The expected growth prospects of the MENA region strengthened, with predicted growth of 5.3 per cent in 2012 and 3.6 per cent in 2013, according to Qatar National Bank Group (QNB).
QNB attributed the strong forecast to higher oil prices and increased government spending, according to the bank’s group review of the International Monetary Fund’s (IMF) October World Economic Outlook, released on the occasion of the annual IMF meeting held this year in Tokyo.
Growth in the MENA region is two-fold; the gap in the growth outlook between exporters and importer has widened and moreover growth prospects for oil exporters have improved to 1.8 per cent more than the April forecast.
The prospects for oil importers have declined by one per cent however in the same time frame. Higher oil prices and increased government spending have been the key differentiating factors that have brightened the growth prospects for oil exporting countries. The outlook for oil importing countries remains subdued as political turmoil and change have led to declining economic activity.
Furthermore, the global economic outlook looks more downbeat as major world economies struggle with low real GDP growth. Global real GDP growth has been revised downwards to 3.3 per cent in 2012 and to 3.6 per cent in 2013.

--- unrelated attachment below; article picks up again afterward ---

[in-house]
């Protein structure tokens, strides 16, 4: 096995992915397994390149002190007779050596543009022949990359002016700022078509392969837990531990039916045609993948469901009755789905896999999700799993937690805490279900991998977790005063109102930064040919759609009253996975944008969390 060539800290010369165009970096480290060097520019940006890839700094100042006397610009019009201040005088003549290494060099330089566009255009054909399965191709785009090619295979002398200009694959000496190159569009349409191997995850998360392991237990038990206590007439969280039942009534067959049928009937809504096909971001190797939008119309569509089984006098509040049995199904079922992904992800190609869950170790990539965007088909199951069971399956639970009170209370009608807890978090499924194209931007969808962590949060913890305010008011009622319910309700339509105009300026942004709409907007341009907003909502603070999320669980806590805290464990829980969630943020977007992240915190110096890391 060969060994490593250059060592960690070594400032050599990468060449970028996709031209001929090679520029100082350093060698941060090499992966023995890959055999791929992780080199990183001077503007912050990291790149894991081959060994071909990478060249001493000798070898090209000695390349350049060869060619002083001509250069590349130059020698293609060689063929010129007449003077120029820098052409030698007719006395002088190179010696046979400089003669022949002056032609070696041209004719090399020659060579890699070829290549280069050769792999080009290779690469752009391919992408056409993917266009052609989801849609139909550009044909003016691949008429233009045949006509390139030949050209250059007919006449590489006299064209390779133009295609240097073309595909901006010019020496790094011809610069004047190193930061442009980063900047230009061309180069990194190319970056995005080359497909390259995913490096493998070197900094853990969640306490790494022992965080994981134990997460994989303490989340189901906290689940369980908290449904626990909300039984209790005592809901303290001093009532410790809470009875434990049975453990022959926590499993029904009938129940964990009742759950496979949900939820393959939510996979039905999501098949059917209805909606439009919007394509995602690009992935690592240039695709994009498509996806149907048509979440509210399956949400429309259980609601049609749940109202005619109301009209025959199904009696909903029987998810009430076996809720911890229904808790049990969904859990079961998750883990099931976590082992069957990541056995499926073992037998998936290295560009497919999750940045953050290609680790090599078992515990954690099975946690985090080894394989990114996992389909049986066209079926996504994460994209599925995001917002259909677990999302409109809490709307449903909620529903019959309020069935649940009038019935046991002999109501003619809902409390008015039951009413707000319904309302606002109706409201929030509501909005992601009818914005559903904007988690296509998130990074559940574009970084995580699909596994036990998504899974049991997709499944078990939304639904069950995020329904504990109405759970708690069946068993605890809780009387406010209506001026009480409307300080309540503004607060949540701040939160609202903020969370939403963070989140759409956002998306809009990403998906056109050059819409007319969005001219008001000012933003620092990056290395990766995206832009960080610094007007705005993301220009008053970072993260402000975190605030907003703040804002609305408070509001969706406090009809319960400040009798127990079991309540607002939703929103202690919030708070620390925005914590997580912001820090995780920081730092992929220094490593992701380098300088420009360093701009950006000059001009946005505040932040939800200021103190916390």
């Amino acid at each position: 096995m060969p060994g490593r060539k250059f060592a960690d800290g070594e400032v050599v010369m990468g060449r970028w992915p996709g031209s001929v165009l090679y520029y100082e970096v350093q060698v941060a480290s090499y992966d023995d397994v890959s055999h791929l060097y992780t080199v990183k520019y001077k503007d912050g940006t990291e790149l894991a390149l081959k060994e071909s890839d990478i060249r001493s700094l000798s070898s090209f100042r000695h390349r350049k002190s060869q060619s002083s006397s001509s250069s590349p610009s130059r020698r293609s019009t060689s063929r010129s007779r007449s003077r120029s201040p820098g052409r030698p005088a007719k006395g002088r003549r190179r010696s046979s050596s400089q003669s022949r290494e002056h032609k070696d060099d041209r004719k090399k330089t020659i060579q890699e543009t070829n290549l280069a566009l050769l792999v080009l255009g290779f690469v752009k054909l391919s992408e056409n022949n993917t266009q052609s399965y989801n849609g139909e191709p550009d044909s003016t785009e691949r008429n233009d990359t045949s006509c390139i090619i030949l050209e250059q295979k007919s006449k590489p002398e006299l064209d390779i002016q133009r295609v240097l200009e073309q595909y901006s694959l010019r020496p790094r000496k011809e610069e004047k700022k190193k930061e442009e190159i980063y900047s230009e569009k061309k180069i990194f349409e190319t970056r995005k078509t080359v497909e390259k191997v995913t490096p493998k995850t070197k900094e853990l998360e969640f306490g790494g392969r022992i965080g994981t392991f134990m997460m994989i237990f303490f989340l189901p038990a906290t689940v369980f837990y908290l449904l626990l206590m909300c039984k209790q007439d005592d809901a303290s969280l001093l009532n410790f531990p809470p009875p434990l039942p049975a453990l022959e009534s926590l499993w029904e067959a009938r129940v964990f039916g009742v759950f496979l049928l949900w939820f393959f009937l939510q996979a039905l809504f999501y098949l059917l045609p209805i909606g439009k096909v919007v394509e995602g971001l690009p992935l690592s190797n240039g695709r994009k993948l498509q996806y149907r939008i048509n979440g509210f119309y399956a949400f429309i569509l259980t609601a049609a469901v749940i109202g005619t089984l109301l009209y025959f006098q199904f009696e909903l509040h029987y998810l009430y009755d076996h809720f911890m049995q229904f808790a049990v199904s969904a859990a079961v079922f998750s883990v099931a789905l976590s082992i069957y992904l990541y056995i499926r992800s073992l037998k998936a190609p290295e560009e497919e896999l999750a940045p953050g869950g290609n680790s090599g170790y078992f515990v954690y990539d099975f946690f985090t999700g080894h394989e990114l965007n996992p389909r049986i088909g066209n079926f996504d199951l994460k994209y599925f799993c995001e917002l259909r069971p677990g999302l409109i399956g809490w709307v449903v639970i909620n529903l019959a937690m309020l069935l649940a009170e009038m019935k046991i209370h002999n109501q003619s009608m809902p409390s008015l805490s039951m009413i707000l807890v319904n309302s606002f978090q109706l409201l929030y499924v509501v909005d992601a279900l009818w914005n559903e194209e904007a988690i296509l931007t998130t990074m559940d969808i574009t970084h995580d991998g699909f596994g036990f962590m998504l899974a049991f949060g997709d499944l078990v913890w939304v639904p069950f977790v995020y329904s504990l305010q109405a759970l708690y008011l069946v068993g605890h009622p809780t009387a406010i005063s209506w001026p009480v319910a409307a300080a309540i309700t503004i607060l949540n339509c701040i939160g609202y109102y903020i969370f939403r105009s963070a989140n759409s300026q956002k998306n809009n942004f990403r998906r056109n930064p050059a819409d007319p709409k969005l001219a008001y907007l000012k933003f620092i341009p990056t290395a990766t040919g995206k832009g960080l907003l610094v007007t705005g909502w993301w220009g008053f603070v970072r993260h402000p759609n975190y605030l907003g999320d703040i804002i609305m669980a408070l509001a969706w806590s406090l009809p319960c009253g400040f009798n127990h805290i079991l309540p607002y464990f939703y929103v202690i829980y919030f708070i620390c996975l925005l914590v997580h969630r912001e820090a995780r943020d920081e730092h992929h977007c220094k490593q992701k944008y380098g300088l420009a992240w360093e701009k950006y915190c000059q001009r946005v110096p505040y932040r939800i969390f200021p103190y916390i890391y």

GDP growth for advanced economies has dipped by around 0.5 per cent to 1.5 per cent in 2013.
“Implementing austere fiscal policies to reduce deficits” is one of the main factors of pushing the growth back,” QNB reported. The IMF has warned these austerity measures could impact sustainable long term growth.
Another key factor is the weak loan growth disbursed through the banking system due to risk aversion.
The QNB report read, “the US, the world’s largest economy, is now forecast to a reduced growth of 2.1 per cent in 2013.” It continued, “this is because of the external risks which are mainly posed by spillovers from the Eurozone debt.”
Other reason holding US growth back is domestic risk which emerge from a much larger fiscal contraction, as budget cuts and end of tax holidays come into play in early 2013.